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During the climacteric period, several symptoms exist that motivate women to seek medical advice; one of the most common is the hot flush, which presents in 75%–85% of these during a variable time span. For the treatment of hot flush, several non-hormonal treatments exist; among them, veralipride has shown to be a useful treatment of vasomotor symptoms during the climacteric period. In recent times, several medical societies have discredited its use. The purpose of this review, therefore, is to define a measured position in relation to the use of this drug. On completion of this review, it was possible to conclude that this drug has an antidopaminergic mechanism of action. The recommended schedule is: 100 mg/day for 20 days, with 10 days drug free. Since the risk of undesirable secondary effects such as galactorrhea, mastodynia, and extrapyramidal can increase with use, no more than 3 treatment cycles are recommended. This drug has a residual effect that can allow drug-free intervals, which permit a longer time between schedules.
During the climacteric period, several symptoms exist that motivate women to seek medical advice. One of the most frequent is the hot flush, which presents in 75%–85% of these for a variable time span.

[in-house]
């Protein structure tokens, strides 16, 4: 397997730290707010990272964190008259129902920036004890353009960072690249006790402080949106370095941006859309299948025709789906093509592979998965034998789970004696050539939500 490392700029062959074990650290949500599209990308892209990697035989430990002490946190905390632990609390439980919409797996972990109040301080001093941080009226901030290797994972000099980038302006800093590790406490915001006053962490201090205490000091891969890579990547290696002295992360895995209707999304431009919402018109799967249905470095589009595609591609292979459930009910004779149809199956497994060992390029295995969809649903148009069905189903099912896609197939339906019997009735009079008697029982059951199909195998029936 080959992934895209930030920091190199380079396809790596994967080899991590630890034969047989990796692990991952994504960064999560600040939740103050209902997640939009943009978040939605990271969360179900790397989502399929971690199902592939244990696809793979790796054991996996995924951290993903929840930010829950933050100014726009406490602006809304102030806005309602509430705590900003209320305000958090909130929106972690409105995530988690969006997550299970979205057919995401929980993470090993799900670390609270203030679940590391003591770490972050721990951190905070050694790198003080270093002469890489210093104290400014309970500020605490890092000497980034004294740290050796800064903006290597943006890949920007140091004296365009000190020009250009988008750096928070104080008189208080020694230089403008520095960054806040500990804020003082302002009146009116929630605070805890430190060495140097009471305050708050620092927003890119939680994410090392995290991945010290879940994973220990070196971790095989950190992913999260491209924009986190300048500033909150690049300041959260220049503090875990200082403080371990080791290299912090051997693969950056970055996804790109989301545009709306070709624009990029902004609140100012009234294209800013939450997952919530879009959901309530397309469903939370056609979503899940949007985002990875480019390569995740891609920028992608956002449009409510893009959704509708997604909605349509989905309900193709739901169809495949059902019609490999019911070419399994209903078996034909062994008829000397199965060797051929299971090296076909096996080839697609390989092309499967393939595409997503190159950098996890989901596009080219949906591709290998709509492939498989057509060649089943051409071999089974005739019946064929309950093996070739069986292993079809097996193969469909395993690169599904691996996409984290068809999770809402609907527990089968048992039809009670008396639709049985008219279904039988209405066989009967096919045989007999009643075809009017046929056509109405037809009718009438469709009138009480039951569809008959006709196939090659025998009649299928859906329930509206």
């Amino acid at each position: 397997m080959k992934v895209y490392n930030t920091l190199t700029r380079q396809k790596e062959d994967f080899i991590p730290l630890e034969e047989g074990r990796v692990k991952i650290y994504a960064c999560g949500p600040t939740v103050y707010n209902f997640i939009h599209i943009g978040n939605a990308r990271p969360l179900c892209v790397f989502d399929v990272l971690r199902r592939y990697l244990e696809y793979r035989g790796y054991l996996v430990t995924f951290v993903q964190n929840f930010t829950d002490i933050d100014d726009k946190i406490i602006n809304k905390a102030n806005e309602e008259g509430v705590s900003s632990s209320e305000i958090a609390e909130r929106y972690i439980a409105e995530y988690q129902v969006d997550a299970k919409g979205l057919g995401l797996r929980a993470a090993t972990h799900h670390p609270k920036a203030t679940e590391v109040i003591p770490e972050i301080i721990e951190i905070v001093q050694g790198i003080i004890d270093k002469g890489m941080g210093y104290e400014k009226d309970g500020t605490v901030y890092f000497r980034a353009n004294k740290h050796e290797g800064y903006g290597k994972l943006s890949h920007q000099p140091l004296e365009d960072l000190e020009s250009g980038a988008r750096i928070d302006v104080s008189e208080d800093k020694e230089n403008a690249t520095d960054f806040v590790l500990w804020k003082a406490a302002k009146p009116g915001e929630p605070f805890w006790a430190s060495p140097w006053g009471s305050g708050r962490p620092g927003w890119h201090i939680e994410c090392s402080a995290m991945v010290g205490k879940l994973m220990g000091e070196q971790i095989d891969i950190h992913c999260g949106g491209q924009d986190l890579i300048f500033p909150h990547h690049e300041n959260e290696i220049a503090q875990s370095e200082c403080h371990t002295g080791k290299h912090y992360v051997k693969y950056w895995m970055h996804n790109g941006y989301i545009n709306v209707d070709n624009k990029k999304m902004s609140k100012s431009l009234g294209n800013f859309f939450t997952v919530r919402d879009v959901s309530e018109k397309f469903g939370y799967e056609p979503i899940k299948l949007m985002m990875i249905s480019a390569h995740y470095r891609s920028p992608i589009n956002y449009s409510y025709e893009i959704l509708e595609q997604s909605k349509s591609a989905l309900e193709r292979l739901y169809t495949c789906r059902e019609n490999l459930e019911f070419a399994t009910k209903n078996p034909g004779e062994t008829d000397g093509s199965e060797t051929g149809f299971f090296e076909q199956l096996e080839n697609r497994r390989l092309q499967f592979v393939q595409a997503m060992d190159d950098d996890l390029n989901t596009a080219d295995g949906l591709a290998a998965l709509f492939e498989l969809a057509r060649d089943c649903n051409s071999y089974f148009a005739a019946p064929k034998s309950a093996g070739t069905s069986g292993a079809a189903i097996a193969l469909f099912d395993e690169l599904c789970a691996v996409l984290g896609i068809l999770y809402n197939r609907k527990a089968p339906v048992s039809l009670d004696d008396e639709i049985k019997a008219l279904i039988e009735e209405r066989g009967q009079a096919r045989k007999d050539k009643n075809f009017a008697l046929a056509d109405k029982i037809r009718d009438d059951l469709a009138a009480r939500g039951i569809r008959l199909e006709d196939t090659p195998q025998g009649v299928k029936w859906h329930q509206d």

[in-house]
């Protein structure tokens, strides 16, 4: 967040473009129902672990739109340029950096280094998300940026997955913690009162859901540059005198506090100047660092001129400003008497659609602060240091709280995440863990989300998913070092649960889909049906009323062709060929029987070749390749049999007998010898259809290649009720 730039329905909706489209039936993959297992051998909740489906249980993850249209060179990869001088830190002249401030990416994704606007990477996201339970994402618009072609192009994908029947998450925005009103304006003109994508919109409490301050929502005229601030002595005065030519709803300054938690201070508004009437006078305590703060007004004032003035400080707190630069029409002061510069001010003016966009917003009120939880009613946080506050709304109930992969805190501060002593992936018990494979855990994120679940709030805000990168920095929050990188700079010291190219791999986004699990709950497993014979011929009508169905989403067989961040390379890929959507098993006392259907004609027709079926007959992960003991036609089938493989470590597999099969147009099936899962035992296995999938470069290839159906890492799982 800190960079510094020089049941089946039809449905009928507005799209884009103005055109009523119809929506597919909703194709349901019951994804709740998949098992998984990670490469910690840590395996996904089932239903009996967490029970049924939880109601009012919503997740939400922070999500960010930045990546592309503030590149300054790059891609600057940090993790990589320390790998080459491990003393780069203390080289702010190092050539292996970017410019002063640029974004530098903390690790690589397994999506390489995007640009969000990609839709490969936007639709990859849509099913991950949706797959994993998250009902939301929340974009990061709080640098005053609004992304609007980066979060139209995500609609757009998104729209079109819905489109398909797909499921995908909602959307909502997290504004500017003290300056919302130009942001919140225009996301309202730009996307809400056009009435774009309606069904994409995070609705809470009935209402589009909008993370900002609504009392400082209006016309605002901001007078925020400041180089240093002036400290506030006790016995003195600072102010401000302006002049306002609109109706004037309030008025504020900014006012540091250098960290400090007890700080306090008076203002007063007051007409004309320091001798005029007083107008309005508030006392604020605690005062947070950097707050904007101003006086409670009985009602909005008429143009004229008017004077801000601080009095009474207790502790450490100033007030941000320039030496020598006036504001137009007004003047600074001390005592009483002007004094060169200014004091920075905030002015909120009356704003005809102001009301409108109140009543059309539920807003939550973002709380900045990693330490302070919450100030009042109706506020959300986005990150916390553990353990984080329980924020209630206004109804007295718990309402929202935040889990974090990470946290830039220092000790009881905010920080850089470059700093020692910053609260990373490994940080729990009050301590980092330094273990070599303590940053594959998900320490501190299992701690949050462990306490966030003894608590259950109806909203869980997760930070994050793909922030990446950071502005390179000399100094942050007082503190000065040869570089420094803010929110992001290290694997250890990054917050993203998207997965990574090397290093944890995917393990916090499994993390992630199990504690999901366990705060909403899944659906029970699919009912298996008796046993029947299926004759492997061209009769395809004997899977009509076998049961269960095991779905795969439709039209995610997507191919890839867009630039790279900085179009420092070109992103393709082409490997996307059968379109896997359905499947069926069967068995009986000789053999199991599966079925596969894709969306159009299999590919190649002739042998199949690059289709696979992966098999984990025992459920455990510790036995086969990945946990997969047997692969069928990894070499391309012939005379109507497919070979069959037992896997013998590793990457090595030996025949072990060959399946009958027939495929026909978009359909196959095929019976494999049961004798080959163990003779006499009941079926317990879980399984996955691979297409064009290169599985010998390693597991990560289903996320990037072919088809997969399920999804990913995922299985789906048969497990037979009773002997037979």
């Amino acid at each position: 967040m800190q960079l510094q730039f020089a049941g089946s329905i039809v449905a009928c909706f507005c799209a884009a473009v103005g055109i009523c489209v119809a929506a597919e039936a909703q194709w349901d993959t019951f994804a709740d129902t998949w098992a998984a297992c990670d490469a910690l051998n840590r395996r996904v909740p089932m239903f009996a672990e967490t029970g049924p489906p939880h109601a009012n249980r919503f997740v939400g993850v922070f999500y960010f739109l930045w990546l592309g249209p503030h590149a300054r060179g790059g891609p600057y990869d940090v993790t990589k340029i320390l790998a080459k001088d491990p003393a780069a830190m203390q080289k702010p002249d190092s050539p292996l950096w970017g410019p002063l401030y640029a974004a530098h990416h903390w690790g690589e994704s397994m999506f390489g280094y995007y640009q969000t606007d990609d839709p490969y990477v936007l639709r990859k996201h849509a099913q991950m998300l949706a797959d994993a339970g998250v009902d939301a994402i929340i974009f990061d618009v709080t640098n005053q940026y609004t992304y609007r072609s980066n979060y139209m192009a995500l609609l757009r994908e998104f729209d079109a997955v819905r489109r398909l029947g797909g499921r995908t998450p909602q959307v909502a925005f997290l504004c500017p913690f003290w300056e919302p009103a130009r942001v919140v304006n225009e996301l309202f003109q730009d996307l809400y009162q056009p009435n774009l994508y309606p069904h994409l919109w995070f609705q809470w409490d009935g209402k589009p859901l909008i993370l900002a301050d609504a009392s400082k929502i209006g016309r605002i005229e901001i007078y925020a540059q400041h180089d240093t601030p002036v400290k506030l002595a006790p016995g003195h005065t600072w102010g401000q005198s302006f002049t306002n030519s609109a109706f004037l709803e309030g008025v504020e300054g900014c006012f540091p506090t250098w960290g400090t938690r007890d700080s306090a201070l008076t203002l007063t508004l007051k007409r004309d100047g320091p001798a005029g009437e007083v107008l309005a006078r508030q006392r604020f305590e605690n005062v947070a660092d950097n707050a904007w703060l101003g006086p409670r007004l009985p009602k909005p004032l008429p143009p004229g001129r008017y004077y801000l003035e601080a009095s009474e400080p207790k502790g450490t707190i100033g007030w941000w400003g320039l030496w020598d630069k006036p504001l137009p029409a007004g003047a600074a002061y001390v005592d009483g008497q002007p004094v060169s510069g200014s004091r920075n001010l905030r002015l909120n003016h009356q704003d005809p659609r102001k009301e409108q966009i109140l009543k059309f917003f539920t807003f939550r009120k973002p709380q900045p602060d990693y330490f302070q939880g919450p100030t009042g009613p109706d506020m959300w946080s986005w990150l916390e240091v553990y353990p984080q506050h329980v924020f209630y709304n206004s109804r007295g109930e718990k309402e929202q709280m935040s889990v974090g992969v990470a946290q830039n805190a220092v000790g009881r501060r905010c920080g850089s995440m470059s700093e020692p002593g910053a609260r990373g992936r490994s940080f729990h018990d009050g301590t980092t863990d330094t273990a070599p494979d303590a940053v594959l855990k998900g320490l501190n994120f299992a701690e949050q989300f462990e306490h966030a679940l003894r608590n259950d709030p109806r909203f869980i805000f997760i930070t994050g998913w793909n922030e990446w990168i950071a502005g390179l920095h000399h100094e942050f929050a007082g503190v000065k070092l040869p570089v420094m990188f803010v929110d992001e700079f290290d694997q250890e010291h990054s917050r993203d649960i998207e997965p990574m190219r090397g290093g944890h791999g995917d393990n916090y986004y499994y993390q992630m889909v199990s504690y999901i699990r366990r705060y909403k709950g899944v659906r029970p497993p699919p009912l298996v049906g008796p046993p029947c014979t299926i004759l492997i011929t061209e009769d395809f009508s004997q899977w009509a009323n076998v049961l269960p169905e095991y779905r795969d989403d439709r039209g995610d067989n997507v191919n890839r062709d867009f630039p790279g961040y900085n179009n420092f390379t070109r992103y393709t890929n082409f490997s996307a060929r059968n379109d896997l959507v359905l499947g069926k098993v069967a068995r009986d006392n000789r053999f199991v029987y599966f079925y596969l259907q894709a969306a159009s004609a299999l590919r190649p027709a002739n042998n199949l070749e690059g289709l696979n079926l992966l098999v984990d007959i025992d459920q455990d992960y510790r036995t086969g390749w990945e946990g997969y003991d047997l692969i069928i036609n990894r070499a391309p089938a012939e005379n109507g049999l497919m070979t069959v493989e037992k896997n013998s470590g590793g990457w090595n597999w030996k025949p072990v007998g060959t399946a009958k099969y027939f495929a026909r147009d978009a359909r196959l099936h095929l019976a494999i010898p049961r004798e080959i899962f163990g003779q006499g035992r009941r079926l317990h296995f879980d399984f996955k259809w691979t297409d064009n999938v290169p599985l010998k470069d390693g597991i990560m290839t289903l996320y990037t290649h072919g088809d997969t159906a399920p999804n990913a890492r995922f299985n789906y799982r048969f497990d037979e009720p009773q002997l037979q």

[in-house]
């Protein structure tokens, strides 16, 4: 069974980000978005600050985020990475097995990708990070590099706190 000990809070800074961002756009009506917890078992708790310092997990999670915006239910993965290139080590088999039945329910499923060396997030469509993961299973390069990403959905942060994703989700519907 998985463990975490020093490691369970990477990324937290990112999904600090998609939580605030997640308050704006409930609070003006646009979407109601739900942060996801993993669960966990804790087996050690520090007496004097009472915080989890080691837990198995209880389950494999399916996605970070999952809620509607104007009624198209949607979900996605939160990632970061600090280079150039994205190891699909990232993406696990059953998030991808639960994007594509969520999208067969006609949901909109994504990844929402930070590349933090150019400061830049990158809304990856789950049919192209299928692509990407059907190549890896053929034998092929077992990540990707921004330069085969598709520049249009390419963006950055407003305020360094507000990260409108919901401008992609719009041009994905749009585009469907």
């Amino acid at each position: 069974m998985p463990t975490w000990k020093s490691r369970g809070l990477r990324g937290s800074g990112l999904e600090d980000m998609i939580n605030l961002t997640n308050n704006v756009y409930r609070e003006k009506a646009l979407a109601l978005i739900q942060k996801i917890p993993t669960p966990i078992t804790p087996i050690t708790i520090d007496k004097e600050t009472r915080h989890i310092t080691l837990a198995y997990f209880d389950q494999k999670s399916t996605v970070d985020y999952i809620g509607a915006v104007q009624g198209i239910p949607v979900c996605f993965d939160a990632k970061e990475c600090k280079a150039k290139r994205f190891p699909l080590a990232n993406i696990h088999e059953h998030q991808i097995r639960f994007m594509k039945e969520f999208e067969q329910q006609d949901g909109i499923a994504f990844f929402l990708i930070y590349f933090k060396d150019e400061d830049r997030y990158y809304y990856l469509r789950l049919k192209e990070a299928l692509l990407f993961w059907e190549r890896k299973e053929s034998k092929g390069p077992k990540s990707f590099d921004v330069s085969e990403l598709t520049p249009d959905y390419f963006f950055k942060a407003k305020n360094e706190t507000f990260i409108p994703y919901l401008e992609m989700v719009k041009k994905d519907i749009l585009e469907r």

The hot flush is defined as a sudden hot sensation in the face, neck, and chest, which can have different intensity and frequency during the day and night and can be accompanied by sweating, flushing, throbs, anxiety, or irritability.1 The hot flush has an average duration of 4 minutes but can last from a few seconds to 10 minutes.2
For hot flushes to occur, estradiol serum levels need to have decreased. This produces changes in hypothalamic neurotransmitters such as those synthesized in noradrenergic and dopaminergic neurons. The increase in noradrenergic tone modifies the opioid system and in concert with the decrease in dopaminergic tone modifies the release of gonadotrophin-releasing hormone (GnRH) and luteinizing hormone (LH),3 which traduce an increase in its pulsatility. These neurotransmitters by themselves promote instability of the thermoregulatory center and condition vasomotor symptoms.4 Also, it has been observed that estrogen deficiency is associated with a decrease in serotonin levels allowing hot flushes to occur, probably due to an interconnection between this neurotransmitter and noradrenaline.5